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ERIC Number: ED139503
Record Type: RIE
Publication Date: 1977-Mar
Pages: 26
Abstractor: N/A
Baby Responsiveness as a Sex-Stereotyped Behavior: A Developmental Study.
Feldman, S. Shirley; And Others
This study was designed to investigate male and female interest in babies at middle childhood and adolescence. A total of 64 middle class subjects (half 8- to 9-years-olds, half 14- to 15-year-olds) were observed individually in a 6-minute waiting room situation with an unfamiliar 6- to 10-month-old baby and mother (confederate). While the subject was unoccupied, his/her interest in the baby was observed. Each subject later filled out a sex-role self-concept questionnaire, operated a slide projector which controlled the length of time each of 30 pictures was exposed and reported the five pictures liked best. Results indicated that middle childhood girls and boys were similar in the degree and nature of interest they exhibited in babies and that sex differences began to emerge in adolescence when the girls showed a trend to greater responsiveness to babies, chose more pictures of infants among their favorites, and spent a larger percentage of their time looking at baby pictures than adolescent males. Adolescent girls also reported more enjoyment in caring for infants and felt more comfortable with the responsibility for infants than did adolescent males. Findings by age group indicated differences between middle childhood and adolescence in the mode of responsivity. Children in middle childhood were as interested in the infant as adolescents, but did more looking and less approaching in the presence of an unfamiliar baby; adolescents were less inhibited and displayed their interest more overtly. It was concluded that by adolescence, girls have adopted sex-stereotypic values such as baby interest into their behavioral repertoire. (JMB)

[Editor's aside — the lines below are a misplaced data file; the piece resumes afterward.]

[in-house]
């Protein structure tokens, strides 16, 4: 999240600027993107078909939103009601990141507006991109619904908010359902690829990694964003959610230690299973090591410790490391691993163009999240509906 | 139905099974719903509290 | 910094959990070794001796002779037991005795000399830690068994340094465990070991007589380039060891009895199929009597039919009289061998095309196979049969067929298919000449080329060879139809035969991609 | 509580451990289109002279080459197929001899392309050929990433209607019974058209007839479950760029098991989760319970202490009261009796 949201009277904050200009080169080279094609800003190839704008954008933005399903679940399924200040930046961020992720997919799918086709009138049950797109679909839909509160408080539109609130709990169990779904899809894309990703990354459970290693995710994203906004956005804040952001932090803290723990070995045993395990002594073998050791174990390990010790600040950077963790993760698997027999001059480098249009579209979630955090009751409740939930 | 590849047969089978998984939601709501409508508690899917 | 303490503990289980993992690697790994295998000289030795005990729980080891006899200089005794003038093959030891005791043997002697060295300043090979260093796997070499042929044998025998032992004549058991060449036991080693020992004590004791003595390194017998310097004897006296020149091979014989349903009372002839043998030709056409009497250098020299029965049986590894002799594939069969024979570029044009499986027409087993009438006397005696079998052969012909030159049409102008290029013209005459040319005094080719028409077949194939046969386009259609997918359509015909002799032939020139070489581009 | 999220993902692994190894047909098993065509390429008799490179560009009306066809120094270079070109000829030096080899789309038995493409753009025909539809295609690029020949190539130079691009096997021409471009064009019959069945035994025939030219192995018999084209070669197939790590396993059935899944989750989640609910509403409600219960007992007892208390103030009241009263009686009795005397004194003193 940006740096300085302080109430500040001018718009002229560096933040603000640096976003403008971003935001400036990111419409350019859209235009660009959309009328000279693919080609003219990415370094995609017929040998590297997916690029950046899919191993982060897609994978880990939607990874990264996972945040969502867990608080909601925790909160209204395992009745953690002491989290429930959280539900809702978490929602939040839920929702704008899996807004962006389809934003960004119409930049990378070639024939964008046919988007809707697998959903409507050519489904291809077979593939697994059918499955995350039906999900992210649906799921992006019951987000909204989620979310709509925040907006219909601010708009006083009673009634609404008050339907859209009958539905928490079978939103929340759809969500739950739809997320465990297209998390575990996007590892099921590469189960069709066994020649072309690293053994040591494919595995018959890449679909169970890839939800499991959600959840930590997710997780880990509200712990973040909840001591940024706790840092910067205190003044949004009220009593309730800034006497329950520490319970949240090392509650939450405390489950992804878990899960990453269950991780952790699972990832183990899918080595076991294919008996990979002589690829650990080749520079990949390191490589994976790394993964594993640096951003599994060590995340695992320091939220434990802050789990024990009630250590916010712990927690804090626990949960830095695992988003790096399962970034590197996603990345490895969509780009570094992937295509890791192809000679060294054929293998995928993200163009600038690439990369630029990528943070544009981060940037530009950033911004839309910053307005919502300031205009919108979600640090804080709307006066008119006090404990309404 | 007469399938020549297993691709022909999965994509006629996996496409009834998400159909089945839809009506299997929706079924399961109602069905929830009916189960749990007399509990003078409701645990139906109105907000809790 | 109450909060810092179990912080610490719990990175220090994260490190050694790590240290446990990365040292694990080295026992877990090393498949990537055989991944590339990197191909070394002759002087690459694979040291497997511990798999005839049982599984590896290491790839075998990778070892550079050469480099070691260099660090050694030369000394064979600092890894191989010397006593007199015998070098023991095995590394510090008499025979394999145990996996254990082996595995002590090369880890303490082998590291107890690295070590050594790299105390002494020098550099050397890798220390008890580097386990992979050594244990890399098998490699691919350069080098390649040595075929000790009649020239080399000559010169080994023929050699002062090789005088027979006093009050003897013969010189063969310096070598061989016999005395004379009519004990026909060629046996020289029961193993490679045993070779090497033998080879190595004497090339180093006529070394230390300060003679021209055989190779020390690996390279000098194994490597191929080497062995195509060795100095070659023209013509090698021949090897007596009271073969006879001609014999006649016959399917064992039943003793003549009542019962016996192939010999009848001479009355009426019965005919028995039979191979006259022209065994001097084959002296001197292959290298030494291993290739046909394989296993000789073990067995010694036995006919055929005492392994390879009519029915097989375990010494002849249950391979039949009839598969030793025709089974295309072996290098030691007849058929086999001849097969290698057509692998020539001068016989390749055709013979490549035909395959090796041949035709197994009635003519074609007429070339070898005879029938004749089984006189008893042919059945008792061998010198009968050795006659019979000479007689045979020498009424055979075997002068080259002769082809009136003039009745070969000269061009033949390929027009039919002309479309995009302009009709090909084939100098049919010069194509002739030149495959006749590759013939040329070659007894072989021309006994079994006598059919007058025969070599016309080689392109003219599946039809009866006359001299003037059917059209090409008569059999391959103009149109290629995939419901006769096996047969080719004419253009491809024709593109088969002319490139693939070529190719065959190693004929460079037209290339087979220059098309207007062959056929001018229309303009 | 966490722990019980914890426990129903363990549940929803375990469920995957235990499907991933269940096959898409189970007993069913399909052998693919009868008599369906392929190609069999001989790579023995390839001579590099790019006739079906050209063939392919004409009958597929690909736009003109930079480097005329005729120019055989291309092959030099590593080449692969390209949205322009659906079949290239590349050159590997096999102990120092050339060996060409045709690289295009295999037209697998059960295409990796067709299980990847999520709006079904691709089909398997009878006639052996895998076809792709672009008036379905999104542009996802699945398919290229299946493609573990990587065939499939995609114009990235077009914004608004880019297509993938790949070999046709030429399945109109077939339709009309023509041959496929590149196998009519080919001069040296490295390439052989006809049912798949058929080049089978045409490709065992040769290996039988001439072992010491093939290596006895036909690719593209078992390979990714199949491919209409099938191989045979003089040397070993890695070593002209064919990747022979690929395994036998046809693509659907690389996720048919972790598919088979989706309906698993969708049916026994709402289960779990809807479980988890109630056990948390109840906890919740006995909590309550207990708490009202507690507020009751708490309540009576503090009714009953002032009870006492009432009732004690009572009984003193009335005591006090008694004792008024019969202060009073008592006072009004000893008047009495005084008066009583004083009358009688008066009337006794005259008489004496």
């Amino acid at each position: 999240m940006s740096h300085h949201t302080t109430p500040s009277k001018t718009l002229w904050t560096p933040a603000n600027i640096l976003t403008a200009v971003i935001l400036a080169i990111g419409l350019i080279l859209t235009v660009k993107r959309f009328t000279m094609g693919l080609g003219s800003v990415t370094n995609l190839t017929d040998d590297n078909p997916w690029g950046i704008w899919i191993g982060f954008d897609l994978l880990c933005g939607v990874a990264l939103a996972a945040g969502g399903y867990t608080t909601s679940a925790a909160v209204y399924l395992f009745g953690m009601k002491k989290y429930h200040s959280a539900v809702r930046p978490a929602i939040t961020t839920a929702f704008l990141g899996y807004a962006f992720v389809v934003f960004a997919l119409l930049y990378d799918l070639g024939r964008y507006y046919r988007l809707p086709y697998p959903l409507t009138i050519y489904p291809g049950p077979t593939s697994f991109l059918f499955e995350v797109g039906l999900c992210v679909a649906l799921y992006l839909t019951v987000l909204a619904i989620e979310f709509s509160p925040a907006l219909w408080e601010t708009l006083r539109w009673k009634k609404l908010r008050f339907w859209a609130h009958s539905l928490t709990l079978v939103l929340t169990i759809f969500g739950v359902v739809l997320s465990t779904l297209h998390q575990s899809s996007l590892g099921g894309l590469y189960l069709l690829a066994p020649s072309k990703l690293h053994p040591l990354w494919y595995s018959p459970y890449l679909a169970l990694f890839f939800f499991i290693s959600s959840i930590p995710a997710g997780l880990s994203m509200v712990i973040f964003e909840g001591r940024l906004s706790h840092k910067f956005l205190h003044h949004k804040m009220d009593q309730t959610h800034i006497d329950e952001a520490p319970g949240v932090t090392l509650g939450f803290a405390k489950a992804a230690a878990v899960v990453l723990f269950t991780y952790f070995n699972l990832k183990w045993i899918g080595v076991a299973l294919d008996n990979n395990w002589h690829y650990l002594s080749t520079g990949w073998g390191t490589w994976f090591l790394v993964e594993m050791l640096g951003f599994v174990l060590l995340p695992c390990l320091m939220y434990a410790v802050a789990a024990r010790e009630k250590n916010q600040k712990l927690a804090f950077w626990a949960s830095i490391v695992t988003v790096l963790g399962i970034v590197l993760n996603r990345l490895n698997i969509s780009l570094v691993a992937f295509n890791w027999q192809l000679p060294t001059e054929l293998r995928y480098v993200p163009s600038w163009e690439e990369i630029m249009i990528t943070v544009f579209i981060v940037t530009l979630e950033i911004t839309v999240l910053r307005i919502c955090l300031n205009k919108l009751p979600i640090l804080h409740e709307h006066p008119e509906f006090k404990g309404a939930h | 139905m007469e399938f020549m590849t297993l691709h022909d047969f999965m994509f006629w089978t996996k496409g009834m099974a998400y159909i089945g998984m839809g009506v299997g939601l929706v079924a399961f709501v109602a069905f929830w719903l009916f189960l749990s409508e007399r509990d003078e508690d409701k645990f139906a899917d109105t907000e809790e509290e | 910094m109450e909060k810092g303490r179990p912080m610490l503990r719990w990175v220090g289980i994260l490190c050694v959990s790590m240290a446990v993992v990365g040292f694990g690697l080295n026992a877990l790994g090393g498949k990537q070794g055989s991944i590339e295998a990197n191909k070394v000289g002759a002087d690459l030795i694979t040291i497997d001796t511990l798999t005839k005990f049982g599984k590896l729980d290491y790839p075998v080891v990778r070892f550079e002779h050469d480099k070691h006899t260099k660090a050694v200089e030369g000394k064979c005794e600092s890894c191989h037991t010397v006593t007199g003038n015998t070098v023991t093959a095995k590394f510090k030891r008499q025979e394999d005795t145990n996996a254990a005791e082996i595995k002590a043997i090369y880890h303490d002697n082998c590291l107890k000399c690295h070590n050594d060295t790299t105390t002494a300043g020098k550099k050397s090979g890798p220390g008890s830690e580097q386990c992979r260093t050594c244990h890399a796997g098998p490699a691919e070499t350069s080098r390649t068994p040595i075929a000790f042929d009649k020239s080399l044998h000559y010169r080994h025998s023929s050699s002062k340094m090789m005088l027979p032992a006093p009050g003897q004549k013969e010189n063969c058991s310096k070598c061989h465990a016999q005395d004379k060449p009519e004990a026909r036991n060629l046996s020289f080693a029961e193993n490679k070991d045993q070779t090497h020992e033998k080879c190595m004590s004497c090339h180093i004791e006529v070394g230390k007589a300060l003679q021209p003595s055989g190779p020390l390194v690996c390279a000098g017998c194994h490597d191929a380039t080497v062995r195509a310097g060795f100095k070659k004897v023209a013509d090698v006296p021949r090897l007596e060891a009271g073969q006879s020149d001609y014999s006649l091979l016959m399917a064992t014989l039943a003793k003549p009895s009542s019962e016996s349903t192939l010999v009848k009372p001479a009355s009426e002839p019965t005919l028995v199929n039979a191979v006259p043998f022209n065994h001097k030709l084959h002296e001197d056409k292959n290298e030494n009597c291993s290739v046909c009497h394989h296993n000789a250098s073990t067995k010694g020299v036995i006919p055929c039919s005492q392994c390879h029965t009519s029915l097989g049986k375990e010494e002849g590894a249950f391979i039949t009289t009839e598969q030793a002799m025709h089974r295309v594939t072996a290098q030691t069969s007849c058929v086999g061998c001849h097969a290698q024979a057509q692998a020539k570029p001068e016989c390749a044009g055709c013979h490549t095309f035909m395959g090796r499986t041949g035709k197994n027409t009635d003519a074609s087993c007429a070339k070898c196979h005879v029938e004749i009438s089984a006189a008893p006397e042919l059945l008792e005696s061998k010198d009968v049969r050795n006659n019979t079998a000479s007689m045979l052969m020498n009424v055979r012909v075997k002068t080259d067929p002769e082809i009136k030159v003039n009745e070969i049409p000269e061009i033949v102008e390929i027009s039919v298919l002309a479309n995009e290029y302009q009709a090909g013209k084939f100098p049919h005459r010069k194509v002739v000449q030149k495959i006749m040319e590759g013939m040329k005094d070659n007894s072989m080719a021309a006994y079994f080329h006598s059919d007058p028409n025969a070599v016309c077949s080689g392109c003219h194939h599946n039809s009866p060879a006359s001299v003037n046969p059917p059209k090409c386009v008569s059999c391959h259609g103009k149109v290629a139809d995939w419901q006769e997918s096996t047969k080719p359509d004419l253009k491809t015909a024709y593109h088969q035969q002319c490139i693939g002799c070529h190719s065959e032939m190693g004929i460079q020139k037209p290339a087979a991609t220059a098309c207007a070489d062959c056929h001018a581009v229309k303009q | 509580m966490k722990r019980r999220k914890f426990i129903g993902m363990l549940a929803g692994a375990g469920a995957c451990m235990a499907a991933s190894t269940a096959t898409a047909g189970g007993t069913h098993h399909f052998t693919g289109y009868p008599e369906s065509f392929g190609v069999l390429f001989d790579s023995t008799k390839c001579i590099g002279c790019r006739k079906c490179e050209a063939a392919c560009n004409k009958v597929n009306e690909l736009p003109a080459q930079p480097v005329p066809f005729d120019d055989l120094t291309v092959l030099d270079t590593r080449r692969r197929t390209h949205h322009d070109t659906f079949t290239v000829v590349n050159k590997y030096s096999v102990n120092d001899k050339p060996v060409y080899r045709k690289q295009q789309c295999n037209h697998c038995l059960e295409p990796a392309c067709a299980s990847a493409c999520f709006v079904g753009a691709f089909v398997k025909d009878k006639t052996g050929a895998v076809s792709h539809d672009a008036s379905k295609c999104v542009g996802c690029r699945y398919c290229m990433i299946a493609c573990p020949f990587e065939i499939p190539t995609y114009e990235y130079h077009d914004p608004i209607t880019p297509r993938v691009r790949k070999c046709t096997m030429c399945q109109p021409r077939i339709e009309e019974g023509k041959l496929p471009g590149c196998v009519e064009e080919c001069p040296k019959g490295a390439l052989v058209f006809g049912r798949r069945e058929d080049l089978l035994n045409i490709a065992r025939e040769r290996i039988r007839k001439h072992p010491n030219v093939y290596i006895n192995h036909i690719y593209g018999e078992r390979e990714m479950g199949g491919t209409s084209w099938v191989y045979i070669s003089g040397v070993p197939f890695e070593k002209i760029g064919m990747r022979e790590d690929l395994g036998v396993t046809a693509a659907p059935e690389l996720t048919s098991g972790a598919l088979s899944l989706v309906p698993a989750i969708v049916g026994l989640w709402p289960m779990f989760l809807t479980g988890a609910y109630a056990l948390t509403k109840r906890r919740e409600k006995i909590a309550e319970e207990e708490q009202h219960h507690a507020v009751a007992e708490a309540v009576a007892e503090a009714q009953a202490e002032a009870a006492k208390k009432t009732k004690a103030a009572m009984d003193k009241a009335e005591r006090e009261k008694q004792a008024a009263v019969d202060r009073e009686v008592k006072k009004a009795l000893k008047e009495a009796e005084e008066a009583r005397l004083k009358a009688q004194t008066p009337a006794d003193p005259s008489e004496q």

Publication Type: Speeches/Meeting Papers
Education Level: N/A
Audience: N/A
Language: N/A
Sponsor: National Inst. of Mental Health (DHEW), Rockville, MD.; Stanford Univ., CA. Boys Town Center for the Study of Youth Development.
Authoring Institution: N/A
Note: A brief version of this paper was presented at the Biennial Meeting of the Society for Research in Child Development (New Orleans, Louisiana, March 17-20, 1977)